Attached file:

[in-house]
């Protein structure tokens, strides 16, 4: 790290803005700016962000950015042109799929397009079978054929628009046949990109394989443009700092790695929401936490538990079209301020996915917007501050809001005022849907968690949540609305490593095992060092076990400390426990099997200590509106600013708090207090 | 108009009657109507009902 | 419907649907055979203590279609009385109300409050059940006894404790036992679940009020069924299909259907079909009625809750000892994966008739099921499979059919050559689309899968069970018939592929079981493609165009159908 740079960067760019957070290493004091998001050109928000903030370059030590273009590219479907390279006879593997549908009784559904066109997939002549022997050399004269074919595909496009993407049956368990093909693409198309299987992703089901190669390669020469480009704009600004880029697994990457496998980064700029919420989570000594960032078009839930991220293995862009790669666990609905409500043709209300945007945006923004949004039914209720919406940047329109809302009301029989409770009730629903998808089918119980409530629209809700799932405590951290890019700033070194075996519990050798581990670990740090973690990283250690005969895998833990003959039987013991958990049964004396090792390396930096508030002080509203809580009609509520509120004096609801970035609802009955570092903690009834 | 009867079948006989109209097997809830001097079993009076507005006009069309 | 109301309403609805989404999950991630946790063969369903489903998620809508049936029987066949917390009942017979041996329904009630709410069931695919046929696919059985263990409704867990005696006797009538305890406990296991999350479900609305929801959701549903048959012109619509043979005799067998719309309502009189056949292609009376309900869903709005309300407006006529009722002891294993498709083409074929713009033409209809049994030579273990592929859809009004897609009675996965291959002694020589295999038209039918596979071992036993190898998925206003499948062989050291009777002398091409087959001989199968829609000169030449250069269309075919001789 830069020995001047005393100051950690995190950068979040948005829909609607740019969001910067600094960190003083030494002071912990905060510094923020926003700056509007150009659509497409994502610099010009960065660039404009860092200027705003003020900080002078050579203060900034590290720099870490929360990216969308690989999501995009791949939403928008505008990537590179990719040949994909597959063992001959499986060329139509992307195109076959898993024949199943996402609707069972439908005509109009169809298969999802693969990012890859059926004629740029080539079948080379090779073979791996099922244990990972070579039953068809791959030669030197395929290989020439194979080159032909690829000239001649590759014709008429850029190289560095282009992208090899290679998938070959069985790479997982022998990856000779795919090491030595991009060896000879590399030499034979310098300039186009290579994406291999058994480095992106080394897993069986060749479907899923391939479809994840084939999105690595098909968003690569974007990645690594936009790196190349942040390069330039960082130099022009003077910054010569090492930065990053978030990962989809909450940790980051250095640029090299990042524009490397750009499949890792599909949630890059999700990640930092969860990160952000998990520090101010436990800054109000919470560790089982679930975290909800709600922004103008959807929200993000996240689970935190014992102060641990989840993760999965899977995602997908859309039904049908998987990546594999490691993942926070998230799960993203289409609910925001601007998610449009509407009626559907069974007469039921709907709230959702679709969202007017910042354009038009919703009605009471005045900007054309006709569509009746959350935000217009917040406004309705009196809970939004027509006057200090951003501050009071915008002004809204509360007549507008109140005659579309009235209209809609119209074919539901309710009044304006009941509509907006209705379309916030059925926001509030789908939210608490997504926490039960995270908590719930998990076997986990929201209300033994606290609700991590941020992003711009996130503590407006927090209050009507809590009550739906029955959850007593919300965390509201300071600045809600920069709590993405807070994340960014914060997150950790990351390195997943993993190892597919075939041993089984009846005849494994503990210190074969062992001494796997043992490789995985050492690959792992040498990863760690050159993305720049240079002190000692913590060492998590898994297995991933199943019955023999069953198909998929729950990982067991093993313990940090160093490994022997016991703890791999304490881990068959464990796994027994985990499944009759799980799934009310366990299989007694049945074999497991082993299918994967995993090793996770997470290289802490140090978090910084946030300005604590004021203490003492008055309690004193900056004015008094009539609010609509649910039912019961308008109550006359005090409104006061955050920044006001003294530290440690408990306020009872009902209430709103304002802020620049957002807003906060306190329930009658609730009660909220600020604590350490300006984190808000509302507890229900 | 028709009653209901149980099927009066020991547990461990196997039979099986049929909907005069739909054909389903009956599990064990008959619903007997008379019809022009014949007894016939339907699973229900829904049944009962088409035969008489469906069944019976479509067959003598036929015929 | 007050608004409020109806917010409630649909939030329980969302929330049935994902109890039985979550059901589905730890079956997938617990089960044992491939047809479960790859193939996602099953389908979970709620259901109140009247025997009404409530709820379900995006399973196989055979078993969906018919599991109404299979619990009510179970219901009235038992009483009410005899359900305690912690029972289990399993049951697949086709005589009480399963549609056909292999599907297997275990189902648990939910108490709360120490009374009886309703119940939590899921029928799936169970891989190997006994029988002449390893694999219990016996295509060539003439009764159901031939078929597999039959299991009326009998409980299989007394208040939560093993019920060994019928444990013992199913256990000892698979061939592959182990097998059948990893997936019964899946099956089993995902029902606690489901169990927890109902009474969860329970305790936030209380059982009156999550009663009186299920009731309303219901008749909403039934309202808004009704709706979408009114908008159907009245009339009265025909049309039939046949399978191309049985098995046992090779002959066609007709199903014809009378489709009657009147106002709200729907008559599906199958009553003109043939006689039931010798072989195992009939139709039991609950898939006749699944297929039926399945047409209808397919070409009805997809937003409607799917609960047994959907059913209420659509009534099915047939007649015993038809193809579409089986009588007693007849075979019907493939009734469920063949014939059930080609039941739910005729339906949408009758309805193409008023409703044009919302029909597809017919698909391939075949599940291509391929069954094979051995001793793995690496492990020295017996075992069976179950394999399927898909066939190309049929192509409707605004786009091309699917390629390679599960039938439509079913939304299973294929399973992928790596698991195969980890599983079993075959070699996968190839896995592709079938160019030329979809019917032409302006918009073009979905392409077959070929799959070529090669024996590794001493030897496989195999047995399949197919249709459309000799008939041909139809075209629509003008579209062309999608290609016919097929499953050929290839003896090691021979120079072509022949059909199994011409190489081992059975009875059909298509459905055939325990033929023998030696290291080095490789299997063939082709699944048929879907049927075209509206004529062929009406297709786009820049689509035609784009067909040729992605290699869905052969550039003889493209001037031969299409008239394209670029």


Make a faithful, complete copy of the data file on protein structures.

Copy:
[in-house]
């Protein structure tokens, strides 16, 4: 790290803005700016962000950015042109799929397009079978054929628009046949990109394989443009700092790695929401936490538990079209301020996915917007501050809001005022849907968690949540609305490593095992060092076990400390426990099997200590509106600013708090207090 | 108009009657109507009902 | 419907649907055979203590279609009385109300409050059940006894404790036992679940009020069924299909259907079909009625809750000892994966008739099921499979059919050559689309899968069970018939592929079981493609165009159908 740079960067760019957070290493004091998001050109928000903030370059030590273009590219479907390279006879593997549908009784559904066109997939002549022997050399004269074919595909496009993407049956368990093909693409198309299987992703089901190669390669020469480009704009600004880029697994990457496998980064700029919420989570000594960032078009839930991220293995862009790669666990609905409500043709209300945007945006923004949004039914209720919406940047329109809302009301029989409770009730629903998808089918119980409530629209809700799932405590951290890019700033070194075996519990050798581990670990740090973690990283250690005969895998833990003959039987013991958990049964004396090792390396930096508030002080509203809580009609509520509120004096609801970035609802009955570092903690009834 | 009867079948006989109209097997809830001097079993009076507005006009069309 | 109301309403609805989404999950991630946790063969369903489903998620809508049936029987066949917390009942017979041996329904009630709410069931695919046929696919059985263990409704867990005696006797009538305890406990296991999350479900609305929801959701549903048959012109619509043979005799067998719309309502009189056949292609009376309900869903709005309300407006006529009722002891294993498709083409074929713009033409209809049994030579273990592929859809009004897609009675996965291959002694020589295999038209039918596979071992036993190898998925206003499948062989050291009777002398091409087959001989199968829609000169030449250069269309075919001789 830069020995001047005393100051950690995190950068979040948005829909609607740019969001910067600094960190003083030494002071912990905060510094923020926003700056509007150009659509497409994502610099010009960065660039404009860092200027705003003020900080002078050579203060900034590290720099870490929360990216969308690989999501995009791949939403928008505008990537590179990719040949994909597959063992001959499986060329139509992307195109076959898993024949199943996402609707069972439908005509109009169809298969999802693969990012890859059926004629740029080539079948080379090779073979791996099922244990990972070579039953068809791959030669030197395929290989020439194979080159032909690829000239001649590759014709008429850029190289560095282009992208090899290679998938070959069985790479997982022998990856000779795919090491030595991009060896000879590399030499034979310098300039186009290579994406291999058994480095992106080394897993069986060749479907899923391939479809994840084939999105690595098909968003690569974007990645690594936009790196190349942040390069330039960082130099022009003077910054010569090492930065990053978030990962989809909450940790980051250095640029090299990042524009490397750009499949890792599909949630890059999700990640930092969860990160952000998990520090101010436990800054109000919470560790089982679930975290909800709600922004103008959807929200993000996240689970935190014992102060641990989840993760999965899977995602997908859309039904049908998987990546594999490691993942926070998230799960993203289409609910925001601007998610449009509407009626559907069974007469039921709907709230959702679709969202007017910042354009038009919703009605009471005045900007054309006709569509009746959350935000217009917040406004309705009196809970939004027509006057200090951003501050009071915008002004809204509360007549507008109140005659579309009235209209809609119209074919539901309710009044304006009941509509907006209705379309916030059925926001509030789908939210608490997504926490039960995270908590719930998990076997986990929201209300033994606290609700991590941020992003711009996130503590407006927090209050009507809590009550739906029955959850007593919300965390509201300071600045809600920069709590993405807070994340960014914060997150950790990351390195997943993993190892597919075939041993089984009846005849494994503990210190074969062992001494796997043992490789995985050492690959792992040498990863760690050159993305720049240079002190000692913590060492998590898994297995991933199943019955023999069953198909998929729950990982067991093993313990940090160093490994022997016991703890791999304490881990068959464990796994027994985990499944009759799980799934009310366990299989007694049945074999497991082993299918994967995993090793996770997470290289802490140090978090910084946030300005604590004021203490003492008055309690004193900056004015008094009539609010609509649910039912019961308008109550006359005090409104006061955050920044006001003294530290440690408990306020009872009902209430709103304002802020620049957002807003906060306190329930009658609730009660909220600020604590350490300006984190808000509302507890229900 | 028709009653209901149980099927009066020991547990461990196997039979099986049929909907005069739909054909389903009956599990064990008959619903007997008379019809022009014949007894016939339907699973229900829904049944009962088409035969008489469906069944019976479509067959003598036929015929 | 007050608004409020109806917010409630649909939030329980969302929330049935994902109890039985979550059901589905730890079956997938617990089960044992491939047809479960790859193939996602099953389908979970709620259901109140009247025997009404409530709820379900995006399973196989055979078993969906018919599991109404299979619990009510179970219901009235038992009483009410005899359900305690912690029972289990399993049951697949086709005589009480399963549609056909292999599907297997275990189902648990939910108490709360120490009374009886309703119940939590899921029928799936169970891989190997006994029988002449390893694999219990016996295509060539003439009764159901031939078929597999039959299991009326009998409980299989007394208040939560093993019920060994019928444990013992199913256990000892698979061939592959182990097998059948990893997936019964899946099956089993995902029902606690489901169990927890109902009474969860329970305790936030209380059982009156999550009663009186299920009731309303219901008749909403039934309202808004009704709706979408009114908008159907009245009339009265025909049309039939046949399978191309049985098995046992090779002959066609007709199903014809009378489709009657009147106002709200729907008559599906199958009553003109043939006689039931010798072989195992009939139709039991609950898939006749699944297929039926399945047409209808397919070409009805997809937003409607799917609960047994959907059913209420659509009534099915047939007649015993038809193809579409089986009588007693007849075979019907493939009734469920063949014939059930080609039941739910005729339906949408009758309805193409008023409703044009919302029909597809017919698909391939075949599940291509391929069954094979051995001793793995690496492990020295017996075992069976179950394999399927898909066939190309049929192509409707605004786009091309699917390629390679599960039938439509079913939304299973294929399973992928790596698991195969980890599983079993075959070699996968190839896995592709079938160019030329979809019917032409302006918009073009979905392409077959070929799959070529090669024996590794001493030897496989195999047995399949197919249709459309000799008939041909139809075209629509003008579209062309999608290609016919097929499953050929290839003896090691021979120079072509022949059909199994011409190489081992059975009875059909298509459905055939325990033929023998030696290291080095490789299997063939082709699944048929879907049927075209509206004529062929009406297709786009820049689509035609784009067909040729992605290699869905052969550039003889493209001037031969299409008239394209670029």